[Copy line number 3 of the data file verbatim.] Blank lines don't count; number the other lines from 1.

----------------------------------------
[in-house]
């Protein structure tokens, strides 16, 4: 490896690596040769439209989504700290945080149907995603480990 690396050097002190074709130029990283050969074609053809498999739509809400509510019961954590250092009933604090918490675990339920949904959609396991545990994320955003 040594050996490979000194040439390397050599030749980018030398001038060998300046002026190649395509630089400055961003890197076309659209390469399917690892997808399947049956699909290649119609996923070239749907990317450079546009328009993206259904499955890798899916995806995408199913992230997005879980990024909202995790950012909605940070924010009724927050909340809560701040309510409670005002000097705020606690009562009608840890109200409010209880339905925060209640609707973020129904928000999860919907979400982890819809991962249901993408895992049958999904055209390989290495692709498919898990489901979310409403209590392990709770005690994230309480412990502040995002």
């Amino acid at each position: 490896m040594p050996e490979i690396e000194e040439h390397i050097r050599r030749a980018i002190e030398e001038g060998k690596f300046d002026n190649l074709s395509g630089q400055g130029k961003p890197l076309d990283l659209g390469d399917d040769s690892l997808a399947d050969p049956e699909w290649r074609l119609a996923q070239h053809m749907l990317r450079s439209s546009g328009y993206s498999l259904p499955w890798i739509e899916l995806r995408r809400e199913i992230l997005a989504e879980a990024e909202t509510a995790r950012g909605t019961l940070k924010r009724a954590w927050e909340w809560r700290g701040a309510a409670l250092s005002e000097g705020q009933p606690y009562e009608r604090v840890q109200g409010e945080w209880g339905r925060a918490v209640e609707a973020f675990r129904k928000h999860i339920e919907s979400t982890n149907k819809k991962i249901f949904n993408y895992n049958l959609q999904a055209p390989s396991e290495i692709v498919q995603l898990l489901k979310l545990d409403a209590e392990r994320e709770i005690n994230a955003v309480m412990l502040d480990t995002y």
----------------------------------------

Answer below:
């Amino acid at each position: 490896m040594p050996e490979i690396e000194e040439h390397i050097r050599r030749a980018i002190e030398e001038g060998k690596f300046d002026n190649l074709s395509g630089q400055g130029k961003p890197l076309d990283l659209g390469d399917d040769s690892l997808a399947d050969p049956e699909w290649r074609l119609a996923q070239h053809m749907l990317r450079s439209s546009g328009y993206s498999l259904p499955w890798i739509e899916l995806r995408r809400e199913i992230l997005a989504e879980a990024e909202t509510a995790r950012g909605t019961l940070k924010r009724a954590w927050e909340w809560r700290g701040a309510a409670l250092s005002e000097g705020q009933p606690y009562e009608r604090v840890q109200g409010e945080w209880g339905r925060a918490v209640e609707a973020f675990r129904k928000h999860i339920e919907s979400t982890n149907k819809k991962i249901f949904n993408y895992n049958l959609q999904a055209p390989s396991e290495i692709v498919q995603l898990l489901k979310l545990d409403a209590e392990r994320e709770i005690n994230a955003v309480m412990l502040d480990t995002y």